We have indeed, as Colin says, been bruised, and our task is to find our way to healing. In service of such healing, I appreciate Colin’s sharing of this Buddhist approach to life. You can read his full post on his blog, Tadpole Journeys, and I thank him for letting me share the heart of it here.
by Colin Berg, Redmond, Washington
It’s been a bruising year. When we’re bruised, it’s sometimes hard to see, feel, and live beyond that condition. Especially when there’s an endless stream of events that keep reinforcing the injuries, that keep piling on the offenses, that keep re-bruising the bruises.
Gradually, our world closes around the bruise until we can see little else, until we become little else. It’s a little like when we spend hours in front of a computer screen or focused on some other kind of detailed work without looking up. We develop a kind of myopia that only lifts when we go outside and change our line of sight to a distant horizon.
So, how do we break the bruising cycle and change our line of sight? How do we step outside the pattern? And how do we see what’s going on in front of us without losing sight of the spaciousness at the heart of all of us?
I got a glimpse of this possibility while on a recent Zoom call with a small group of friends. We were going to do a meditation in advance of the presidential inauguration. As I got ready to log on, I realized how ambivalent I felt. I was looking forward to being with my friends, but I was also feeling overwhelmed and battered by everything that had been happening in the news.
I was bruised.
As we began the meditation, the two members of our group who were leading the session asked us to open to the Ground Luminosity. On one level, this sounds like opening to the light, the soul, the goodness in everything. That can be a comforting and enlightening experience. It can also be an invitation to gloss over a lot of darkness, pain, and injury; a self-deluding exercise in looking at the world through rose-colored glasses. But Ground Luminosity is different from simple “looking on the bright side,” or “seeing the light in everyone you meet.”
The difference is the word “ground.” Ground Luminosity is a principle in Tibetan Buddhism that refers to the radiant essence underlying all of life. It is the virgin substance from which all creation is made. My friends’ invitation to “open to the Ground Luminosity” was not a call to look past the surface bruising in order to imagine a brighter, heavenly state somewhere else. It was a reminder to look through the bruising into the radiant essence that’s right here and everywhere, right now and always. I accepted that invitation.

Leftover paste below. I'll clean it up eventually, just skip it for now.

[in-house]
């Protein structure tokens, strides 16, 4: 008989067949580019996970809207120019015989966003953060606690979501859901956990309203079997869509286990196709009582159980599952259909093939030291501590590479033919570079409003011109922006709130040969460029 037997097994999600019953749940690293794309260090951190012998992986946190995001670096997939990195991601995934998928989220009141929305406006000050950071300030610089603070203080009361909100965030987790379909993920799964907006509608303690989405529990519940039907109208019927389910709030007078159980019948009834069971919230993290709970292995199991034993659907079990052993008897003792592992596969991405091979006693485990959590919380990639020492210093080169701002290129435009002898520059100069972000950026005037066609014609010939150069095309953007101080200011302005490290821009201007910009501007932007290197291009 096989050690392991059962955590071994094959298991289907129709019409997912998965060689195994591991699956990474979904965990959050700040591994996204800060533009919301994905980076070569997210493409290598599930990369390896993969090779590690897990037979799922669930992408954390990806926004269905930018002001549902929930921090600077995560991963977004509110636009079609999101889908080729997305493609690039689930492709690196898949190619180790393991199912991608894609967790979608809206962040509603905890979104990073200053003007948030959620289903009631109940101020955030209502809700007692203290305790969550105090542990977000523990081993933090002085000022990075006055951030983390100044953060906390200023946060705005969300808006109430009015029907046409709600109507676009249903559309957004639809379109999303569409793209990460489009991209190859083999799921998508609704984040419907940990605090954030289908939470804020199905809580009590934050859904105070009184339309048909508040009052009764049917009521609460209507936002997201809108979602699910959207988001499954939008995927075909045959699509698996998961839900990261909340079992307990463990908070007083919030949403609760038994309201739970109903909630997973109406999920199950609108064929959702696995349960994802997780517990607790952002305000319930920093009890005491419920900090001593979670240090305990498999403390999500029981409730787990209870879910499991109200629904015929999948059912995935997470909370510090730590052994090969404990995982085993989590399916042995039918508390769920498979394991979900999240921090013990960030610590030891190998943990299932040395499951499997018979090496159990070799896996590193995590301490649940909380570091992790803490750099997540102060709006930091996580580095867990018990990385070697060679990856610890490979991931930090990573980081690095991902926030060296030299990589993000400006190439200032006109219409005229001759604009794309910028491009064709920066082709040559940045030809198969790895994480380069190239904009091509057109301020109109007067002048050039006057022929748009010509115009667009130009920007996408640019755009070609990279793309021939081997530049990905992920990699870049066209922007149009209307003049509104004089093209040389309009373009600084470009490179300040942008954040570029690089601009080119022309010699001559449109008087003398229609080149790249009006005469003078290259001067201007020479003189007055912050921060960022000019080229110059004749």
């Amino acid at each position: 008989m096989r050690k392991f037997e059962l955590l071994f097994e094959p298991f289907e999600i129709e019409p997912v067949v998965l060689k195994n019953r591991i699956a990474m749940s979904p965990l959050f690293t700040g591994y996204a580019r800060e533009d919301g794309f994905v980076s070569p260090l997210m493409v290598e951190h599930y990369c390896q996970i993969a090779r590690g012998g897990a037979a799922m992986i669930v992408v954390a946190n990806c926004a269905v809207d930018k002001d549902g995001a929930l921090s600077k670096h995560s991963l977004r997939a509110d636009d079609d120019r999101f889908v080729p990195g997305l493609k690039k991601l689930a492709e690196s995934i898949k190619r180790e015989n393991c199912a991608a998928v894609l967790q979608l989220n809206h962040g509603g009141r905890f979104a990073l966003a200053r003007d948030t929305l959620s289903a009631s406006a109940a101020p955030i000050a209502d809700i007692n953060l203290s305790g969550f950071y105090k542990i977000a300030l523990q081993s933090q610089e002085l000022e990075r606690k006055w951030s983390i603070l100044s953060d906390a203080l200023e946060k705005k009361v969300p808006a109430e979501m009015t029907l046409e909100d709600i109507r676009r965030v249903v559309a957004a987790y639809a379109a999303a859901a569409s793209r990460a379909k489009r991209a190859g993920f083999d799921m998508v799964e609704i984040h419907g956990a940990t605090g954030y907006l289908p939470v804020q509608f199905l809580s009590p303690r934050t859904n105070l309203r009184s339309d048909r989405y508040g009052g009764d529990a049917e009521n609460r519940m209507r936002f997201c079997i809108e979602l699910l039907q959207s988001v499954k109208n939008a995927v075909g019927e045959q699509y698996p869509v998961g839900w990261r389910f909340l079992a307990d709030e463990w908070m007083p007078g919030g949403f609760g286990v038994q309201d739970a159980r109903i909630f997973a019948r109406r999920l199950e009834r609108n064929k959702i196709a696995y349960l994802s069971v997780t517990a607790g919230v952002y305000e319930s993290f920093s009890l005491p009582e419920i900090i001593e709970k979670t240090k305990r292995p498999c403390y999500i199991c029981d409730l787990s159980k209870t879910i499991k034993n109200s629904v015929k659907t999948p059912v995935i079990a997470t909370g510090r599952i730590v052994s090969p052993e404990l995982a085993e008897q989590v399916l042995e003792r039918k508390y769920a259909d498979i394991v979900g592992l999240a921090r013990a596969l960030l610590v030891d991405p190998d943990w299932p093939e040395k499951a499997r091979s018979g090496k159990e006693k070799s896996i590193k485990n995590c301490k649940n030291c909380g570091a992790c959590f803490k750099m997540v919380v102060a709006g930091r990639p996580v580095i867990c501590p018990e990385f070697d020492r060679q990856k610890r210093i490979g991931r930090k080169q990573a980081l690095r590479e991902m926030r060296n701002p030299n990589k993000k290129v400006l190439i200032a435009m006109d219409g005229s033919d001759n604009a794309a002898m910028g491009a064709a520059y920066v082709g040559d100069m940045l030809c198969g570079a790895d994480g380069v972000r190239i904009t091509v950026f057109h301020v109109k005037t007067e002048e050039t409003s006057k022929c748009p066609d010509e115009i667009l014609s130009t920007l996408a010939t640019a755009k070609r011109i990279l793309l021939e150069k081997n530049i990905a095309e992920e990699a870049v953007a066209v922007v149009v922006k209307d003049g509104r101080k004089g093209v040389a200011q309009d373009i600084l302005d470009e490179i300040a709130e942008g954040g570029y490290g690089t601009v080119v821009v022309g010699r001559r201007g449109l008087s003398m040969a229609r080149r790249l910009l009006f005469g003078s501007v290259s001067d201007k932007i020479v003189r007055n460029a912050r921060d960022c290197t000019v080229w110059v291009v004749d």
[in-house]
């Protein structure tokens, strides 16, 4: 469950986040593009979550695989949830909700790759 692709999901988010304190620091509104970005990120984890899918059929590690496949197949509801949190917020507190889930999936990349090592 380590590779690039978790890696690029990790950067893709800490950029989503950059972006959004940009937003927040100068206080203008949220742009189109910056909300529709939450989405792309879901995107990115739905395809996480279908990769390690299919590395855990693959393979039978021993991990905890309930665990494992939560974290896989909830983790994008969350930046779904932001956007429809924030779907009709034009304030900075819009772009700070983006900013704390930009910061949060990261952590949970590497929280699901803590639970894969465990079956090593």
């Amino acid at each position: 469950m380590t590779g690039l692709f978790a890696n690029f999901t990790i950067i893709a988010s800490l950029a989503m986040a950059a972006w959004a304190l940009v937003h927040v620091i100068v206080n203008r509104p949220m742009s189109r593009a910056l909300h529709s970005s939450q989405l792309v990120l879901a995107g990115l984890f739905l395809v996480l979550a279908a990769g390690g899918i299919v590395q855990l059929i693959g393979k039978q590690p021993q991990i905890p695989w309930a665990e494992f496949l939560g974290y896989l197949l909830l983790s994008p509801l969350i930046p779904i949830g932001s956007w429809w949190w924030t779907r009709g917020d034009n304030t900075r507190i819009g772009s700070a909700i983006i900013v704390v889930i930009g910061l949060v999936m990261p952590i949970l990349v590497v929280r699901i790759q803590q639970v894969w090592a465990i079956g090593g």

The first response was a release of deep tension, and then a powerful sense of connection—with everyone and everything. I could still see all the conflicts, the adversarial arguments, angers and bruises, but under it all I could see and feel a deep and unwavering connection.
I could see hope.
Despite the vitriol in the public discourse, despite the abandonment of truth and facts by both leaders and followers and the growing animus flowing from that, I could see and feel the Ground Luminosity pulsing up through all of us. That restored my faith in our ability to weather this storm, to heal these bruises, and to live into a brighter day.
The difference was the recognition that at the most elemental level, we are connected not separate. We are not called to a battle of adversaries. We’re called to remember our shared essence, and our essence is a deeply interwoven fabric.
I very much enjoyed and appreciated Colin’s meaningful piece today. Thanks for sharing the concept of “ground luminosity” which, during this very stressful time in our world, is a practical and hopeful perspective. I plan to read and re-read it as the time moves forward so that I don’t lose sight of what it proposed.
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